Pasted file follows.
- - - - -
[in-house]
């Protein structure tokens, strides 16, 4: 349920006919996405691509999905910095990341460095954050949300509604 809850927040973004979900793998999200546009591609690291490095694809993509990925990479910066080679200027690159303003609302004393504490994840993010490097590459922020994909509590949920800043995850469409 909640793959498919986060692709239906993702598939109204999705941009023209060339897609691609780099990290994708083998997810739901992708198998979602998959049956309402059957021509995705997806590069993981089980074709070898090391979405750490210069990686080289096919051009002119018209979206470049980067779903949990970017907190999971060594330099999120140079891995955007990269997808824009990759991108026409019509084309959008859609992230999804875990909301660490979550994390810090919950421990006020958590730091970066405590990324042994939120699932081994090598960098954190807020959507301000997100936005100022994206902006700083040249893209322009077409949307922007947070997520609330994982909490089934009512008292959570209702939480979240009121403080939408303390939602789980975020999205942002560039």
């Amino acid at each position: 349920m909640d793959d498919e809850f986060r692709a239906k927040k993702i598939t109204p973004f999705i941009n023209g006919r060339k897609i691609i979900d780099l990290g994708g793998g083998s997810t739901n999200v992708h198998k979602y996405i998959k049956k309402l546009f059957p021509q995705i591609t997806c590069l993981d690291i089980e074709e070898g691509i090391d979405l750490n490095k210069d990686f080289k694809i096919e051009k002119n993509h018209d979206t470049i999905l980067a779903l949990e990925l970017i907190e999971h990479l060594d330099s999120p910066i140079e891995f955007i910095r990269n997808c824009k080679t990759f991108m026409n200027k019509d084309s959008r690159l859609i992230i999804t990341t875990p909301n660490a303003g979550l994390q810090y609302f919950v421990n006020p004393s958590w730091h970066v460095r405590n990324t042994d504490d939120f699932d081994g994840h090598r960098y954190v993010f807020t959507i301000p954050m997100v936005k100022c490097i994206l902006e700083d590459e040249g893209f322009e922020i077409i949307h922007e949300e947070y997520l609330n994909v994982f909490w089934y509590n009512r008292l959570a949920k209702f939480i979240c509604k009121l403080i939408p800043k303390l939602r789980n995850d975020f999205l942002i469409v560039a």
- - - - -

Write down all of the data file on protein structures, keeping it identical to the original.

[in-house]
């Protein structure tokens, strides 16, 4: 349920006919996405691509999905910095990341460095954050949300509604 809850927040973004979900793998999200546009591609690291490095694809993509990925990479910066080679200027690159303003609302004393504490994840993010490097590459922020994909509590949920800043995850469409 909640793959498919986060692709239906993702598939109204999705941009023209060339897609691609780099990290994708083998997810739901992708198998979602998959049956309402059957021509995705997806590069993981089980074709070898090391979405750490210069990686080289096919051009002119018209979206470049980067779903949990970017907190999971060594330099999120140079891995955007990269997808824009990759991108026409019509084309959008859609992230999804875990909301660490979550994390810090919950421990006020958590730091970066405590990324042994939120699932081994090598960098954190807020959507301000997100936005100022994206902006700083040249893209322009077409949307922007947070997520609330994982909490089934009512008292959570209702939480979240009121403080939408303390939602789980975020999205942002560039």
């Amino acid at each position: 349920m909640d793959d498919e809850f986060r692709a239906k927040k993702i598939t109204p973004f999705i941009n023209g006919r060339k897609i691609i979900d780099l990290g994708g793998g083998s997810t739901n999200v992708h198998k979602y996405i998959k049956k309402l546009f059957p021509q995705i591609t997806c590069l993981d690291i089980e074709e070898g691509i090391d979405l750490n490095k210069d990686f080289k694809i096919e051009k002119n993509h018209d979206t470049i999905l980067a779903l949990e990925l970017i907190e999971h990479l060594d330099s999120p910066i140079e891995f955007i910095r990269n997808c824009k080679t990759f991108m026409n200027k019509d084309s959008r690159l859609i992230i999804t990341t875990p909301n660490a303003g979550l994390q810090y609302f919950v421990n006020p004393s958590w730091h970066v460095r405590n990324t042994d504490d939120f699932d081994g994840h090598r960098y954190v993010f807020t959507i301000p954050m997100v936005k100022c490097i994206l902006e700083d590459e040249g893209f322009e922020i077409i949307h922007e949300e947070y997520l609330n994909v994982f909490w089934y509590n009512r008292l959570a949920k209702f939480i979240c509604k009121l403080i939408p800043k303390l939602r789980n995850d975020f999205l942002i469409v560039a």